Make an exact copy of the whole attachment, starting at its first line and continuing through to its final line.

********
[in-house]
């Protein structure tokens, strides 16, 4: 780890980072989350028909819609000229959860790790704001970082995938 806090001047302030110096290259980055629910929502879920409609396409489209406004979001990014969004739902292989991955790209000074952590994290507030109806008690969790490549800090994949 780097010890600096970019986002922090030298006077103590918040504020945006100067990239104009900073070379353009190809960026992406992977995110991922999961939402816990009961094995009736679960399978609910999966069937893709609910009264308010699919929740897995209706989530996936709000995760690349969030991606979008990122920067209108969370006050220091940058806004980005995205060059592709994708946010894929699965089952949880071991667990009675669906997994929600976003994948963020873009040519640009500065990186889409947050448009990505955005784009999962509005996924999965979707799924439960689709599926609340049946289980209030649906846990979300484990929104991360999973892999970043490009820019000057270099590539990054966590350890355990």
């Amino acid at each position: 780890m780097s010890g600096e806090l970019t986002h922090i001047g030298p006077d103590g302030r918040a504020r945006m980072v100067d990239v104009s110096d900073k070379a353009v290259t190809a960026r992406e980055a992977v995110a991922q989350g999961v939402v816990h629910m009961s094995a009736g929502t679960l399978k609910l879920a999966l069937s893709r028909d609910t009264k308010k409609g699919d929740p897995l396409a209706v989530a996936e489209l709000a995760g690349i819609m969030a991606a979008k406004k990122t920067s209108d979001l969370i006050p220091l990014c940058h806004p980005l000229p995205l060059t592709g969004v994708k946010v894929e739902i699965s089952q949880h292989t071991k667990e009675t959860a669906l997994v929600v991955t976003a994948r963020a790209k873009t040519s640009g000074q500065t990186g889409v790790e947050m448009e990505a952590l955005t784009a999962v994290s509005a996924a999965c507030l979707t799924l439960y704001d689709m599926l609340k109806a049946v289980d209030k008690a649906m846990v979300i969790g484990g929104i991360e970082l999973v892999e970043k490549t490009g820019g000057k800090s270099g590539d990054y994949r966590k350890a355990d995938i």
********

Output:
[in-house]
């Protein structure tokens, strides 16, 4: 780890980072989350028909819609000229959860790790704001970082995938 806090001047302030110096290259980055629910929502879920409609396409489209406004979001990014969004739902292989991955790209000074952590994290507030109806008690969790490549800090994949 780097010890600096970019986002922090030298006077103590918040504020945006100067990239104009900073070379353009190809960026992406992977995110991922999961939402816990009961094995009736679960399978609910999966069937893709609910009264308010699919929740897995209706989530996936709000995760690349969030991606979008990122920067209108969370006050220091940058806004980005995205060059592709994708946010894929699965089952949880071991667990009675669906997994929600976003994948963020873009040519640009500065990186889409947050448009990505955005784009999962509005996924999965979707799924439960689709599926609340049946289980209030649906846990979300484990929104991360999973892999970043490009820019000057270099590539990054966590350890355990």
């Amino acid at each position: 780890m780097s010890g600096e806090l970019t986002h922090i001047g030298p006077d103590g302030r918040a504020r945006m980072v100067d990239v104009s110096d900073k070379a353009v290259t190809a960026r992406e980055a992977v995110a991922q989350g999961v939402v816990h629910m009961s094995a009736g929502t679960l399978k609910l879920a999966l069937s893709r028909d609910t009264k308010k409609g699919d929740p897995l396409a209706v989530a996936e489209l709000a995760g690349i819609m969030a991606a979008k406004k990122t920067s209108d979001l969370i006050p220091l990014c940058h806004p980005l000229p995205l060059t592709g969004v994708k946010v894929e739902i699965s089952q949880h292989t071991k667990e009675t959860a669906l997994v929600v991955t976003a994948r963020a790209k873009t040519s640009g000074q500065t990186g889409v790790e947050m448009e990505a952590l955005t784009a999962v994290s509005a996924a999965c507030l979707t799924l439960y704001d689709m599926l609340k109806a049946v289980d209030k008690a649906m846990v979300i969790g484990g929104i991360e970082l999973v892999e970043k490549t490009g820019g000057k800090s270099g590539d990054y994949r966590k350890a355990d995938i």